you are right.  you don't have to have a disk 10 times the area (give or take) of the tube size. as long as the weight was just heavier than the water and not spread over a larger area, that's all you would have to have.  it would be like a rope over a pulley.  if more is on one side, it will fall off on the side the rope was longer.  gravity.

 but if you do have a disk 10 times the size, you will need 10 times the weight.   from here you could add more tubes of any size (as long as you didn't exceed the area of the disk and were the same length) without adding more weight.  what you effect is the flow rate in the pick up tubes.

the benefit of the bigger disk is more volume in shorter distance.

now we start to chase our tail.  this bigger disk now weights more, so it will require more water displacement to float.  see where i'm going?  i think you said now you understand what displacement really means.  very good!!

you caught me off guard with the 100w statement, so i won't address it until i get a better handle on your meaning.

tom

Free Energy | searching for free energy and discussing free energy

Re: Knitel's InfinityPump
« Reply #64 on: February 18, 2009, 07:25:28 PM »
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Online broli

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Re: Knitel's InfinityPump
« Reply #65 on: February 18, 2009, 07:37:41 PM »
Hi Stefan,
are you willing to spend some of the "overunity prize" in order to build it?

The competition has rules. It's indeed too bad stuff like this doesn't get sponsored by non profit organizations or something. The amount of free minds on here is astounding, give them the right tools and equipment and they will make amazing things.

Offline tbird

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Re: Knitel's InfinityPump
« Reply #66 on: February 18, 2009, 08:01:44 PM »
Third

Siphon, no

 Mechanical suction yes[upside down bicycle pump]

If the big weight displaces more than the pick up tube

The weight will not stay up,and will suck [not siphon] water from the tank below

Chet

hi chet,

i can see where one may not think they are the same.  one thing different in your example is the tire pump uses air (gas) and the syphon is used with liquid.

to help farther, using a liquid suction pump, how high can you suck water before the pump doesn't work and why?  answer, about 10 meters.  after that the tension on the water is too great and it breaks, so to speak.  some have said the pressure decreases to the point it boils.  either way you end up with cavitation.

now if we put our syphon hose in a bucket with water level at 2 feet and start the syphon to a bucket on the ground, no problem.  but if we extend the loop from the bucket's edge to 10+ meters, what happens?  that's right, it stops due to this same cavitation.

so no matter if you call it suction or syphon, the effect is the same.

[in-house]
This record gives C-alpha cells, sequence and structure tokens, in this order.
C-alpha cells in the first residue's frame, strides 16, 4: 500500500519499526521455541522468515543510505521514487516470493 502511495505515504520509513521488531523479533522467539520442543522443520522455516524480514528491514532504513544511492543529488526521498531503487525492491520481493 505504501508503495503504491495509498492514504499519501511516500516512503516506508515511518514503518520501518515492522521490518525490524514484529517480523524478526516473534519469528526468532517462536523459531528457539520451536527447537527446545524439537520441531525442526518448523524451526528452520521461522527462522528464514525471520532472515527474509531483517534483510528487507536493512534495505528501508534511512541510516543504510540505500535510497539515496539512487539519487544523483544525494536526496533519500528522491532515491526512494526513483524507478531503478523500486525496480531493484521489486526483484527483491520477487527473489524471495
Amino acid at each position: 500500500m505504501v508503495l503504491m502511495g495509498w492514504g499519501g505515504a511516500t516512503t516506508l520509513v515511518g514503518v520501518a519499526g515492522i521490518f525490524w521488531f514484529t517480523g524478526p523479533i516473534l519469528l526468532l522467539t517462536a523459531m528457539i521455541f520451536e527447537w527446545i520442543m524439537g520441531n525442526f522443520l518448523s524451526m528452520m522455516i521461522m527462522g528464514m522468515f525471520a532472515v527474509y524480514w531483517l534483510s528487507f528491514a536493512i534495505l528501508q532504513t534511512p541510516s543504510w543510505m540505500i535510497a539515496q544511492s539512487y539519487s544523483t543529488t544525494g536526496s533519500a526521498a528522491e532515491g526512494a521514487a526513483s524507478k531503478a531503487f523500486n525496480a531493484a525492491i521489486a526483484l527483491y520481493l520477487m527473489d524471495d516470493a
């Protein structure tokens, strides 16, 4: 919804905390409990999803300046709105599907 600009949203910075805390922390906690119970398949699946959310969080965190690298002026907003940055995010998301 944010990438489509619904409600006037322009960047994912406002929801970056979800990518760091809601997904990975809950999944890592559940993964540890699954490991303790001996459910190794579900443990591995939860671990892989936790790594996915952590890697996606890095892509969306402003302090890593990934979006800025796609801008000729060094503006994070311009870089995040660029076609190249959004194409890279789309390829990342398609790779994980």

Free Energy | searching for free energy and discussing free energy

Re: Knitel's InfinityPump
« Reply #66 on: February 18, 2009, 08:01:44 PM »
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Offline wizkycho

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Re: Knitel's InfinityPump
« Reply #67 on: February 18, 2009, 08:02:12 PM »
@tbird

displacement...
1dm3 (that is weight of 1kg of water (in air))

100dm3 is 100Kg of water
100dm3 is 1130 Kg of Lead
100dm3 is 0.1293Kg of air

100dm3 is Volume of displacement. it is same , but we should more concentrate on density of material. every material or combination of them that has lower density
then factor 1 (water at 4 deg.) will go to surface of water cause it weighs less then same ammount of displaced water. If material's density factor is higher then 1 then
that object goes to bottom gravity prevails over boyancy (this never happens in infinity pump.)

Air in combination with lead inside container gives us wide range of factors that can be used 0.001293 to 1  (say 1 - 1000) to make our MP heavier then air And lighter than water And MP overall heavier(weight in air) then complete weight of water in input pipe...to make enough preassure to start suction...

Wiz

Offline hansvonlieven

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Re: Knitel's InfinityPump
« Reply #68 on: February 18, 2009, 08:18:11 PM »
@tbird

I'see what you mean. but diameter of input pipe maters.

If pipe is smaller in diameter then it holds less weight of water per meter of altitude(height). Bigger pipe in diameter holds larger weight of water per meter of height. isn't it so ?

So in order to lift water column to 1m height you would need less energy (m*g*h) to do so if pipe is smaller in diameter cause weight of this 1m column of water is smaller. can we agree here ?

If this is not so then with say 100W of input energy you would be able to lift infinite weight of water at 1m height. and here we have a type of nonworkable overunity.

By the way.

Calculus and mathematics is nothing more then attempt of describing laws of physics,
Sometimes it is more egzact and sometimes just like artist painter tries to capture natures beauty - it is never that beautifull.
Physics is first.
After that proper mathematics (with right brushes and pallete colours) should be applied to describe what was obviously seen.
False Mathematics can allso be used to overpaint someones sight and to blind one and convince that what really is - isn't. hope you are not doing it.

Wiz

What you are saying is incorrect.